While the situation has been good for bitcoin and cryptocurrencies, standard monetary markets are experiencing heavy problems, and Ackerman does not think this is going to be a short-term issue. In his interview, he comments that things are going to last this way for some time, claiming:
I think [inflation is] not temporary. Look at every commodity price, right? Copper, lumber, energy even before the colonial pipeline issue. Look at housing prices. Look at bitcoin, right? Everything is inflating. That is driven by a once-in-a-moment history. People are emerging from a pandemic with the endless spirit that comes from being locked up.
One of the things Ackerman thinks may be contributing to the present situation is that the Fed is doling out historically low interest rates. He says that he can understand why the Fed took such a route, but this cannot last forever if the economy is to ever fully recover. He says:
I think they are going to have to raise rates for sure, and I think they adjusted their policy just at the wrong time. Preemptive policy toward inflation, I think, is a better approach, particularly in a world where we have massive, massive economic stimulus. I think with rates where they are, there is a very good risk of the economy overheating.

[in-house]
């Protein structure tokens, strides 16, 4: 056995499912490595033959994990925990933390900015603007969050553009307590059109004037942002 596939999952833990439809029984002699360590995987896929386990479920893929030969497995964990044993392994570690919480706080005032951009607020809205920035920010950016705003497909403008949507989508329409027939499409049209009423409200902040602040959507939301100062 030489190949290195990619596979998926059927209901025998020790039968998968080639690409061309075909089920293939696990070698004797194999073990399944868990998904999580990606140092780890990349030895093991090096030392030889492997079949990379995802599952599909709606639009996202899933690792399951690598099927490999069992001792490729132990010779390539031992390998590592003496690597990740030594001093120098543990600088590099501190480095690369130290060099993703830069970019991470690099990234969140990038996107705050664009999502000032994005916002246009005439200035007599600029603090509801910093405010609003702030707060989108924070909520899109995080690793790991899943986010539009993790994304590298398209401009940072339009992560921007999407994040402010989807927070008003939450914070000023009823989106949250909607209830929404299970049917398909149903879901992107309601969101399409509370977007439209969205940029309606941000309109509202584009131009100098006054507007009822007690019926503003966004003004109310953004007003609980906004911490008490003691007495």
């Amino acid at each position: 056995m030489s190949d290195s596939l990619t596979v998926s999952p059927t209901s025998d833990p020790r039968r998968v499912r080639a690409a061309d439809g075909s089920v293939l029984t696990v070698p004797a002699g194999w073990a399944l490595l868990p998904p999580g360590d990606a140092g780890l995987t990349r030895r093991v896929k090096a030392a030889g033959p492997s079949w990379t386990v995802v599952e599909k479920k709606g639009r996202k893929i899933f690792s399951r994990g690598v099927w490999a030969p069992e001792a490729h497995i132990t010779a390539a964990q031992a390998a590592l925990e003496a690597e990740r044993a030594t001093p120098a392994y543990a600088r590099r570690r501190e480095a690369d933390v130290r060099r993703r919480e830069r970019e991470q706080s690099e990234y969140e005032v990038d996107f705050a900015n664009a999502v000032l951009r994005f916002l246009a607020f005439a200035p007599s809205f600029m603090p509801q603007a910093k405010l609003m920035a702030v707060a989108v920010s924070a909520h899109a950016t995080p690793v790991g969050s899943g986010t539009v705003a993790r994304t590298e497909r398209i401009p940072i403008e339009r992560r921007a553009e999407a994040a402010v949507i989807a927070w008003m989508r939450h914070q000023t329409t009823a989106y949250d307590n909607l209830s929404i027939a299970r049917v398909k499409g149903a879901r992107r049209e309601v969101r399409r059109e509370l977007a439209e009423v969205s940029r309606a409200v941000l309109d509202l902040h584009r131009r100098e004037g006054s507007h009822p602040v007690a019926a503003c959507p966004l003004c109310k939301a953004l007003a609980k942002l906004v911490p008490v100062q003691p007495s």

An Extraordinary “Phenomenon”
Ackerman also took a few moments to discuss bitcoin and other forms of cryptocurrency, which he thinks are “brilliant” and “fascinating.” He says:
I think crypto is a fascinating phenomenon. I think it is a brilliant technology and I kick myself for not understanding it. It is one of the best speculations ever, but it is not a place where I would feel comfortable personally putting any meaningful amount of assets in. Therefore, I would not invest our firm’s assets.
Rick Rieder, a chief investment officer for major asset manager BlackRock, recently touted many positive attributes of bitcoin.
Rick Rieder, BlackRock’s chief investment officer of global fixed income and head of the global allocation team, recently made notably positive comments regarding Bitcoin during an appearance on CNBC’s “Squawk Box.”